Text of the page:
I think you probably have a case, although I note that OCs can give written permission to make noise eg for renovations. Hopefully within reasonable hours only!
I have been told that judges feel insulted when plaintiffs or defendants represent themselves – it’s like you have no respect for their profession or the system and they tend to rule accordingly, regardless of the merits of the case.
I’ve read that judges tend to think that self representation at court level can both waste the court’s time and be a major disadvantage to the self representing party.
It’s because self representing parties tend to have both poor legal knowledge and a poor understanding of how the legal system works. It puts them at a major disadvantage that can end up frustrating everyone involved.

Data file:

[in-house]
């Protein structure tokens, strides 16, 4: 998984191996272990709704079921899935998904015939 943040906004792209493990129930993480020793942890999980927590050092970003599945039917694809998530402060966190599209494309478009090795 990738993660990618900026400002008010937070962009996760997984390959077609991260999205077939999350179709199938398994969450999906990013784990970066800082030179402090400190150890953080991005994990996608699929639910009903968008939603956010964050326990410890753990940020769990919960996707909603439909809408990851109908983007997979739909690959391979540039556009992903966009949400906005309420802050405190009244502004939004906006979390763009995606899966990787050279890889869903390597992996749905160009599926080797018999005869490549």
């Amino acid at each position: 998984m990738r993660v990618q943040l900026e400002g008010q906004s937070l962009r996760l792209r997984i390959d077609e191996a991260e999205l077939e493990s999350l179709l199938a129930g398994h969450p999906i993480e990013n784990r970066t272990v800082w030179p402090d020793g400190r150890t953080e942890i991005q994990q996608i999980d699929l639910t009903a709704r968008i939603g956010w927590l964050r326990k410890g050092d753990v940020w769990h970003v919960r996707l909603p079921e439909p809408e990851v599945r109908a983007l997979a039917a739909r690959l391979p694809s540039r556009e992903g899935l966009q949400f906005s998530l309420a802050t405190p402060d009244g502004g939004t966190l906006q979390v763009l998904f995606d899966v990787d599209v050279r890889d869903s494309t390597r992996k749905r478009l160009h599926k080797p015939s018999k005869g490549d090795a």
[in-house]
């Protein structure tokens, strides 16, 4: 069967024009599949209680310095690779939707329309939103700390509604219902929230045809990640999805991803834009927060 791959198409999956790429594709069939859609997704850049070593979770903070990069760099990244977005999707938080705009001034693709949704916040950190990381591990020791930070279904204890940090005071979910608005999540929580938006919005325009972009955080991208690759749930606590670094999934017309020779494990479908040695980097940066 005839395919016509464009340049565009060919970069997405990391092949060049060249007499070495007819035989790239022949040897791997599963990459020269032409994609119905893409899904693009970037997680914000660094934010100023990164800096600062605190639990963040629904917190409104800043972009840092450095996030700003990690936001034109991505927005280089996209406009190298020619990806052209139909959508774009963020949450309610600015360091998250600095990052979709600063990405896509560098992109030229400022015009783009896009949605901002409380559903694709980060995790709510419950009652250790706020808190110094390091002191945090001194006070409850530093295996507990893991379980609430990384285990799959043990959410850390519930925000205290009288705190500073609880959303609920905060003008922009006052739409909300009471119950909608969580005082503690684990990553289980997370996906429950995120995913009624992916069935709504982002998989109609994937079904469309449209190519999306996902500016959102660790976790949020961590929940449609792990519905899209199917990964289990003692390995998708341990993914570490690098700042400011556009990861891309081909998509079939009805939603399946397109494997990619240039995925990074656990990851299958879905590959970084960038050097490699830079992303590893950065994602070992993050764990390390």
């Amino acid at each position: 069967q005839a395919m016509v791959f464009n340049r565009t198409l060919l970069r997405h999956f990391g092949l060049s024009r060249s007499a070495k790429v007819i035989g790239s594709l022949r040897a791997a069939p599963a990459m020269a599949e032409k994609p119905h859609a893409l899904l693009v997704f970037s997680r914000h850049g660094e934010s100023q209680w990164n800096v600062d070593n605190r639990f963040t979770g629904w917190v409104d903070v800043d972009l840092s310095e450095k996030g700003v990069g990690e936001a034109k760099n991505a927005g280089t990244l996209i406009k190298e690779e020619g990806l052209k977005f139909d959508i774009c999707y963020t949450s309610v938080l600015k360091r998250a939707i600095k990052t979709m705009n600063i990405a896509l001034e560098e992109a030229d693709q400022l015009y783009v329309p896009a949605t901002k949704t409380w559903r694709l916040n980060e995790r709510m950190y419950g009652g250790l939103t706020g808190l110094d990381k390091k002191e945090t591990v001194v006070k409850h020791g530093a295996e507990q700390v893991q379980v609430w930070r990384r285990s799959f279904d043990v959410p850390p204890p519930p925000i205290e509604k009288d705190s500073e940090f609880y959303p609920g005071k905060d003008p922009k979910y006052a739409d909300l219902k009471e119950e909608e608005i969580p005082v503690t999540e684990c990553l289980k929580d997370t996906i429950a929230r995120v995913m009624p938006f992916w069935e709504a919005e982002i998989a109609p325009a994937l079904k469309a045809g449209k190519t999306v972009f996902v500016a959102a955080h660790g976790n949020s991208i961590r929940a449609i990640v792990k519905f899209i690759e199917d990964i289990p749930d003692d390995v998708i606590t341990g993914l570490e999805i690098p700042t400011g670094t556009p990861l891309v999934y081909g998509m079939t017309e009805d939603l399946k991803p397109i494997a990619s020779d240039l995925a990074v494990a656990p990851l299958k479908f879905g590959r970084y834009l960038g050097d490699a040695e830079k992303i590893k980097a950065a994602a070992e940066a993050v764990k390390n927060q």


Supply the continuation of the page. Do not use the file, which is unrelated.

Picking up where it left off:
At Tribunals on the other hand, self representation is compulsory or encouraged. It’s somewhat ionic then that OC/BCs, being entities, always need representation, even at Tribunals. It need not be professional representation, but that’s the usual choice.
Is it also unreasonable to assume that they wouldn’t be falling over themselves to get the lift company there to fix it, pronto.
On that point alone, I’d have to say yes it probably is unreasonable to make that assumption. Why wouldn’t any SM or SC call the lift company if it’s a no cost to them warranty issue? There’s likely to be a lift service contract in place too. So cost shouldn’t be a factor in their decision.
So I’d think some evidence of the SC’s or SM’s neglect on that point would need to be presented to a Tribunal. Not great for the OP, especially considering all their previous issues with the SC, but it seems to be the way Tribunals and Courts work.